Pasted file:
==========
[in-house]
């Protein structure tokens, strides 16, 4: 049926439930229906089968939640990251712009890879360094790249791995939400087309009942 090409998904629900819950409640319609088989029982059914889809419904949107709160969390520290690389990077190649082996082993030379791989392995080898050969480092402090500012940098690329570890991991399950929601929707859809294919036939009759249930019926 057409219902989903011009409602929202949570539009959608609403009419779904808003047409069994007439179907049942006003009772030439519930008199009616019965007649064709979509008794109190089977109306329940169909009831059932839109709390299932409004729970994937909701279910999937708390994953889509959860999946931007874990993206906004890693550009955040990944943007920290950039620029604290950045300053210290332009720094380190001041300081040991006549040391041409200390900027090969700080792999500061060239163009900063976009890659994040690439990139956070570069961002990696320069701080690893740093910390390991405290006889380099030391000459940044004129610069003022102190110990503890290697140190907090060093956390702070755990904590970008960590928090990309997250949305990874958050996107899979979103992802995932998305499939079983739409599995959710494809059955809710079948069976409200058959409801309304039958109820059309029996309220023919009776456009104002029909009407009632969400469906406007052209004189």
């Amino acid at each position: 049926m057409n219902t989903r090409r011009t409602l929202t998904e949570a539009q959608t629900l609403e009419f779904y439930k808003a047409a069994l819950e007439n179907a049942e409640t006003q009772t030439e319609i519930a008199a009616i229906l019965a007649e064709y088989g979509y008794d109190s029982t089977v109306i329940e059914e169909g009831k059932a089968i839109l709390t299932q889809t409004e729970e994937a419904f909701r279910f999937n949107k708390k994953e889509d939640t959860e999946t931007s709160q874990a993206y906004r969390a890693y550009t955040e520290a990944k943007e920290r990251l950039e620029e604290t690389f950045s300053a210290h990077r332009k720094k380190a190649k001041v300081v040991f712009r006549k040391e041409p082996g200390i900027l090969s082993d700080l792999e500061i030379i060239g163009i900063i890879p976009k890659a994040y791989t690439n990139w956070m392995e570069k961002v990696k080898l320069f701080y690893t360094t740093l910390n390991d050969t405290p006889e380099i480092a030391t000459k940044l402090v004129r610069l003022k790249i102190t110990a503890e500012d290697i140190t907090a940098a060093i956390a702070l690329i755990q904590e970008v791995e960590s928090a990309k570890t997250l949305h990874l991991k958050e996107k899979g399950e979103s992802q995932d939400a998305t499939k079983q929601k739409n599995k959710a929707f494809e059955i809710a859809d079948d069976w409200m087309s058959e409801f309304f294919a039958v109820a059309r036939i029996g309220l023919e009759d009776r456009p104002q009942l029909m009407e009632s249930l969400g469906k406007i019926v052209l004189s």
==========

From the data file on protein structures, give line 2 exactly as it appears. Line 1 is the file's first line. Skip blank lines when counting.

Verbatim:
């Protein structure tokens, strides 16, 4: 049926439930229906089968939640990251712009890879360094790249791995939400087309009942 090409998904629900819950409640319609088989029982059914889809419904949107709160969390520290690389990077190649082996082993030379791989392995080898050969480092402090500012940098690329570890991991399950929601929707859809294919036939009759249930019926 057409219902989903011009409602929202949570539009959608609403009419779904808003047409069994007439179907049942006003009772030439519930008199009616019965007649064709979509008794109190089977109306329940169909009831059932839109709390299932409004729970994937909701279910999937708390994953889509959860999946931007874990993206906004890693550009955040990944943007920290950039620029604290950045300053210290332009720094380190001041300081040991006549040391041409200390900027090969700080792999500061060239163009900063976009890659994040690439990139956070570069961002990696320069701080690893740093910390390991405290006889380099030391000459940044004129610069003022102190110990503890290697140190907090060093956390702070755990904590970008960590928090990309997250949305990874958050996107899979979103992802995932998305499939079983739409599995959710494809059955809710079948069976409200058959409801309304039958109820059309029996309220023919009776456009104002029909009407009632969400469906406007052209004189």